Reflections on year one
By Rebecca Padgett Frett
The box in front of us, sized to the exact specifications of a wine bottle, is made of wood from my childhood home and components from one of my father’s tackle box. My father, who built my childhood home, created it. It holds my and my husband’s wedding day mementos — our vows written in parchment booklets, letters we wrote to one another on tear-stained pages and a bottle of wine to be enjoyed and selected anew each year.
Zan and I were married on Dec. 12, 2020. I knew then that a year later we would open this box and participate in this ritual. And we did. We uncorked the wine and refamiliarized ourselves with the vows and letters.
We weren’t charged with the current of excitement and nervousness of a wedding day. We weren’t wearing expensive outfits with a crowd of people on the other side of the doors waiting to witness our ceremony. We were in the comfort of our living room and clad in sweatpants with cats as our audience.
Still, the exercise would prove meaningful and emotional.
After a swig of wine and a deep breath, I begin. Almost immediately, I am transported back to that church were we shared our hopes, wants and needs for our marriage. My husband reads his letter and we are both misty.
I am not exactly humble. When I say his letter is better than mine, I mean this. We repeat the exercise, but with our vows, handwritten in booklets. It’s possible that more tears fell on our one-year anniversary as we repeated our vows than they did on the day of our wedding.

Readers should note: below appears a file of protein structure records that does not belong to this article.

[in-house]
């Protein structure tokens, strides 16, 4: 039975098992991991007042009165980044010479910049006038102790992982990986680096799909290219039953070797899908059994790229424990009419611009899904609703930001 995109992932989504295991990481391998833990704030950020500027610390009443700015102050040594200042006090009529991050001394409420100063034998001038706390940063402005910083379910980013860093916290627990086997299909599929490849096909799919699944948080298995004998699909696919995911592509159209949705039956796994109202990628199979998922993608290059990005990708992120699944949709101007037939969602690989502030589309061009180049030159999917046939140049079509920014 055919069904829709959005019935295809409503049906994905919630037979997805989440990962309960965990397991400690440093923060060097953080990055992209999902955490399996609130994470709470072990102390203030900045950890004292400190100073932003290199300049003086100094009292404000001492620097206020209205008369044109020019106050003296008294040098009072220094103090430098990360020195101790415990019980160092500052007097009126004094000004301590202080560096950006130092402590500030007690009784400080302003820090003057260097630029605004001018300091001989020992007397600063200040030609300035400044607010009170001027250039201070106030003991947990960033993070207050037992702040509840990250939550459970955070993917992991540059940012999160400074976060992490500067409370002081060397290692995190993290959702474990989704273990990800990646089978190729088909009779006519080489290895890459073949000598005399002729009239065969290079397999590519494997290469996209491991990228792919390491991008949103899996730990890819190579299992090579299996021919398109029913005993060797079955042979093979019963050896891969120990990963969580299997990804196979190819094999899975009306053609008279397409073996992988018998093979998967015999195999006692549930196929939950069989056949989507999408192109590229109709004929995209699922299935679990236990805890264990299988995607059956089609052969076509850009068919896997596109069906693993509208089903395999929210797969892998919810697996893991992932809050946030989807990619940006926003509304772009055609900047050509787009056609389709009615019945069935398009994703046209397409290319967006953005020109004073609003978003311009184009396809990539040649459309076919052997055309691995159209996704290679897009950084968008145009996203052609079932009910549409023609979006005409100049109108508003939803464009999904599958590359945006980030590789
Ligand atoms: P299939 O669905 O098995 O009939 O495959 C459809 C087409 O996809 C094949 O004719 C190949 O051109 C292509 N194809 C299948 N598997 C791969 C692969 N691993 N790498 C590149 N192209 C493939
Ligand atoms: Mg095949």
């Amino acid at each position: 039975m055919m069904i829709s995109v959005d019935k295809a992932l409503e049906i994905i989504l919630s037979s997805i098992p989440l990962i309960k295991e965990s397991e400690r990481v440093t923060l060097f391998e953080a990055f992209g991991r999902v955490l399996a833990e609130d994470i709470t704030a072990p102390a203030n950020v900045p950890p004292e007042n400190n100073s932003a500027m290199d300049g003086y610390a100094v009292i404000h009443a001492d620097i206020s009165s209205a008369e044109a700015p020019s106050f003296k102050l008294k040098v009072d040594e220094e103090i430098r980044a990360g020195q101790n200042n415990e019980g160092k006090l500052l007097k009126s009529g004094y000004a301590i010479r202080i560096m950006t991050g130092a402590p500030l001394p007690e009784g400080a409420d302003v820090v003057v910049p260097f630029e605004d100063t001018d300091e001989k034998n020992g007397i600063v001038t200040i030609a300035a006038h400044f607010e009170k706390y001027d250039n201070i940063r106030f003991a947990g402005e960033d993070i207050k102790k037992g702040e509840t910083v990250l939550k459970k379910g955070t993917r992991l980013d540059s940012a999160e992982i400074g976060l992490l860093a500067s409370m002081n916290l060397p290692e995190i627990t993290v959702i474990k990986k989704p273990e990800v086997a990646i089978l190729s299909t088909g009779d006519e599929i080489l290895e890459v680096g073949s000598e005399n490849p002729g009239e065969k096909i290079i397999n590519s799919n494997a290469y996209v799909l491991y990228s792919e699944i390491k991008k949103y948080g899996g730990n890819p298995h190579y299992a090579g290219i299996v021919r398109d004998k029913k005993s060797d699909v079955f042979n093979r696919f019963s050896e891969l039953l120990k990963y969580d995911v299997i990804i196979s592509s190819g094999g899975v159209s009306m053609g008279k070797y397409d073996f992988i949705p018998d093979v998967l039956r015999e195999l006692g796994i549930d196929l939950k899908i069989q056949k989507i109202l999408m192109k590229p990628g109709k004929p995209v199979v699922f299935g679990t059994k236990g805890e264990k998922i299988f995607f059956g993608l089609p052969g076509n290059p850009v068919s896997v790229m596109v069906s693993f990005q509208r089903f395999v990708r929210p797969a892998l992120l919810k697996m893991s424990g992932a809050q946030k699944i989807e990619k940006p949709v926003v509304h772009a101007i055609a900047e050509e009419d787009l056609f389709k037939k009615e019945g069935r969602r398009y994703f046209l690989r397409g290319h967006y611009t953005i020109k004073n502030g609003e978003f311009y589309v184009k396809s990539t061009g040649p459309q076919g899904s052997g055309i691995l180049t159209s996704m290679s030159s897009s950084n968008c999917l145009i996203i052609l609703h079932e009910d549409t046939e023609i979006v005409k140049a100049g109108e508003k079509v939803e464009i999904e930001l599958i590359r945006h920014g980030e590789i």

I realized why; we had lived out what we wrote down. Our actions matched our words, for better and for worse.
At the start of 2021, we purchased and completely renovated a second home as a rental property. This experience was an exercise in patience and problem solving. Of decision making and money management. Of using our hands to transform something and furthering our ability to create. We laughed at how many paint splatters a pair of pants could hold and cried over the frustrations of an uneven foundation and the cost to fix it. We applied the importance of a solid foundation to our own marriage. We fulfilled our vow of always being equals through teamwork.
Within the year, my husband’s mother and grandmother passed away. These women molded my husband into who he is. I am indebted to them for the great compassion with which they raised him. He and I will never be healed of their passing. We are still actively working to understand how the other processes grief. We showed up and slowed down for one another, acknowledging the value of a life, the ripples it can make for generations.
We encouraged each other’s creative and career aspirations. We dated one another — planning vacations, trying new restaurants, attending concerts, throwing down tequila shots and enjoying movies on the couch. We put our relationship first, placing it ahead of our multiple jobs and creative pursuits.
Our vows are not uppermost in my mind every day, but reading them was a reminder that fulfilling them is effortless because I found the right person.
There’s not a line I would change in our vows. Instead, I hope to continuously add to them. I vow to continue learning about my husband. I greatly value education. Possibly, it’s the teacher in me. Mostly, it’s the joy of being a lifelong learner.
I am comforted by the fact that I don’t know him fully yet. Throughout our lives, he will continue to teach me who he is and who he hopes to become. I look forward to those lessons.